Principle Of Pulsed Amperometric Detection

Amperometric detection is based on the measurement of a change in current due to oxidation, reduction, or complex formation of an analyte at the surface of an electrode (Figure 1).

In DC amperometry the electrode is maintained at a constant potential during the determination. This technique has been applied to the determination of a number of compounds and ions e.g., catecholamines, thiols, phenols, sulfite,

Complex Carbohydrates

Figure 1 Amperometric detection is contingent on a change in current due to oxidation, reduction or complex formation at the applied potential on specific electrode material.

Henshall iodide, cyanide (24). Carbohydrates are easily oxidized on gold or platinum electrodes at high pH and are therefore good candidates for electrochemical detection. However, DC amperometry is not useful for carbohydrates since the carbohydrate oxidation products foul the electrode causing a rapidly decreasing response on subsequent determinations (Figure 2). This problem is solved by pulsed ampero-metry which utilizes a triple pulse sequence rather than a constant potential on the working electrode (1-3). Figure 3 illustrates the basic principle of PAD. By using a repeating sequence of high positive (E2) and negative potentials (E3) following each measurement, a clean electrode surface is maintained which ensures consistency in response. The detector signal for a particular analyte is measured at a potential which is appropriate for the particular analyte (E1) by integrating the current for a fixed length of time (typically 200 ms) and storing the resulting charge in a sample-and-hold amplifier until the next measurement.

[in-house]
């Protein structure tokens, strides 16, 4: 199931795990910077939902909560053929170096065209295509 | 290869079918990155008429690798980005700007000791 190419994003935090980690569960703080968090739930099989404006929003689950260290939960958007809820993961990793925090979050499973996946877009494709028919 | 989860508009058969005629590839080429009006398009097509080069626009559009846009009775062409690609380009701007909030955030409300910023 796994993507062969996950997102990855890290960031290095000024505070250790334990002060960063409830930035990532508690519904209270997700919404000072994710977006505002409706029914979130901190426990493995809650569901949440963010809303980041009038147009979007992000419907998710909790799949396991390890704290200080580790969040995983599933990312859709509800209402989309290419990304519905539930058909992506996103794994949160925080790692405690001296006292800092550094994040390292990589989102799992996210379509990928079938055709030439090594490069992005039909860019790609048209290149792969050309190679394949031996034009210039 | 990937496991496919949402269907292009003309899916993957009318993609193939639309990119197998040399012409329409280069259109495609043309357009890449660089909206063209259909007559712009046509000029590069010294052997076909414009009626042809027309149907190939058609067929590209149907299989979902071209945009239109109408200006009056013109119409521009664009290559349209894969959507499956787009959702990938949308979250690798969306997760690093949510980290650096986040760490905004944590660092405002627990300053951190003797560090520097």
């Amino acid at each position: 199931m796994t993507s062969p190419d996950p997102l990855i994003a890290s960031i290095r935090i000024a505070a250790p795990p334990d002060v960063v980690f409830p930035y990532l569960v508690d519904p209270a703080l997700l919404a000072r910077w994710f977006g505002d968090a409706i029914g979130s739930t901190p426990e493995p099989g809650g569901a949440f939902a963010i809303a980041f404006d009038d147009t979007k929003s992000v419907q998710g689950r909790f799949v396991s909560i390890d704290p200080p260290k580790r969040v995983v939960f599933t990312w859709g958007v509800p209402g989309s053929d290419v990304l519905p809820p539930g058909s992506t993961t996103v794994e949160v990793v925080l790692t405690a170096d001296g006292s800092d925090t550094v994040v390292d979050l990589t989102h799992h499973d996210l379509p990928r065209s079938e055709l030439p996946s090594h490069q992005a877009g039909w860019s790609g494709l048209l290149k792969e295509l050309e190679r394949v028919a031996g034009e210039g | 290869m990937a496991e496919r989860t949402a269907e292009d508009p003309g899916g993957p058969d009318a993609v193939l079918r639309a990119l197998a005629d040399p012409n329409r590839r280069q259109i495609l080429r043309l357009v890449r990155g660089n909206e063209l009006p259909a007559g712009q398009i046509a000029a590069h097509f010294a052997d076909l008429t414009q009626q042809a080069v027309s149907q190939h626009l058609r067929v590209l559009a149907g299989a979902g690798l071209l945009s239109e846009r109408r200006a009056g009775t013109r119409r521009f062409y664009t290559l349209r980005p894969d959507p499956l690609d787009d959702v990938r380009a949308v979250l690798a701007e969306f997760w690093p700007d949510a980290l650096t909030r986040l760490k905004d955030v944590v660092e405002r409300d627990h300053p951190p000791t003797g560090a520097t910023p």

The potential settings for a particular analyte are best determined by using cyclic voltammetry or pulsed voltammetry (25). Cyclic voltammetry plots such as the one shown in Figure 4 for glucose on a gold electrode also throw light on the mechanism of the electrochemical processes in pulsed amperometry, and the reason for the high specificity of the technique. The solid line shows the variation in current as the potential is swept from -0.8V to +0.6V and back to 0.8V for glucose in 100 mM NaOH. The dashed line shows the current as a function of

Single Potential Amperometry

Figure 2 Decrease in detector response for repeat injections of a carbohydrate and an amino acid (concentration 10 |ig/L in both cases) using DC amp-erometric detection. Peaks: (1) leucine. (2) lactose. Column: CarboPac PA1 (10 * M, 250 X 4 mm i.d.) with guard, Eluent: gradient, 15 to 150 mM NaOH in 5 min. Detection: DC amperometry, Au electrode, range 1*A, applied potential 0.15V vs. Ag/AgCL.

Figure 2 Decrease in detector response for repeat injections of a carbohydrate and an amino acid (concentration 10 |ig/L in both cases) using DC amp-erometric detection. Peaks: (1) leucine. (2) lactose. Column: CarboPac PA1 (10 * M, 250 X 4 mm i.d.) with guard, Eluent: gradient, 15 to 150 mM NaOH in 5 min. Detection: DC amperometry, Au electrode, range 1*A, applied potential 0.15V vs. Ag/AgCL.

HPAE-PAD

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